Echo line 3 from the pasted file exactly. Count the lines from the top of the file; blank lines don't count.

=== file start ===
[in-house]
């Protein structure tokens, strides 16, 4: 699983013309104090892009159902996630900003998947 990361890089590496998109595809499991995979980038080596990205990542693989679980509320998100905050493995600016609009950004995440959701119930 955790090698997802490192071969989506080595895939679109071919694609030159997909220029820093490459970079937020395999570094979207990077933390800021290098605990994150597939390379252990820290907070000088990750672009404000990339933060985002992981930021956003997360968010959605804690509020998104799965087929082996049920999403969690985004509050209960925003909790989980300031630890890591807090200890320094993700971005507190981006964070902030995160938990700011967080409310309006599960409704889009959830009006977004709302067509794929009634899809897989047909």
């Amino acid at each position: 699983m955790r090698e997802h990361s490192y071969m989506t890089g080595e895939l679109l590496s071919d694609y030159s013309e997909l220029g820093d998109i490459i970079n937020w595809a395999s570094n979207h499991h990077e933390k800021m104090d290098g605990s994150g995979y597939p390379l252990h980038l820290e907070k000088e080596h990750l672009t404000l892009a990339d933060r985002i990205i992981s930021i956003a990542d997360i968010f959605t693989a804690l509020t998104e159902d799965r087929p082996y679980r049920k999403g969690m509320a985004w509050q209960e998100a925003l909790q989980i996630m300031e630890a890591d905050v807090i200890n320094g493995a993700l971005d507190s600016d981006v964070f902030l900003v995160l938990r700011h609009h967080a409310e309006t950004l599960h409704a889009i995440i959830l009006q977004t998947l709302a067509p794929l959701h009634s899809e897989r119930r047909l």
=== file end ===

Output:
């Amino acid at each position: 699983m955790r090698e997802h990361s490192y071969m989506t890089g080595e895939l679109l590496s071919d694609y030159s013309e997909l220029g820093d998109i490459i970079n937020w595809a395999s570094n979207h499991h990077e933390k800021m104090d290098g605990s994150g995979y597939p390379l252990h980038l820290e907070k000088e080596h990750l672009t404000l892009a990339d933060r985002i990205i992981s930021i956003a990542d997360i968010f959605t693989a804690l509020t998104e159902d799965r087929p082996y679980r049920k999403g969690m509320a985004w509050q209960e998100a925003l909790q989980i996630m300031e630890a890591d905050v807090i200890n320094g493995a993700l971005d507190s600016d981006v964070f902030l900003v995160l938990r700011h609009h967080a409310e309006t950004l599960h409704a889009i995440i959830l009006q977004t998947l709302a067509p794929l959701h009634s899809e897989r119930r047909l």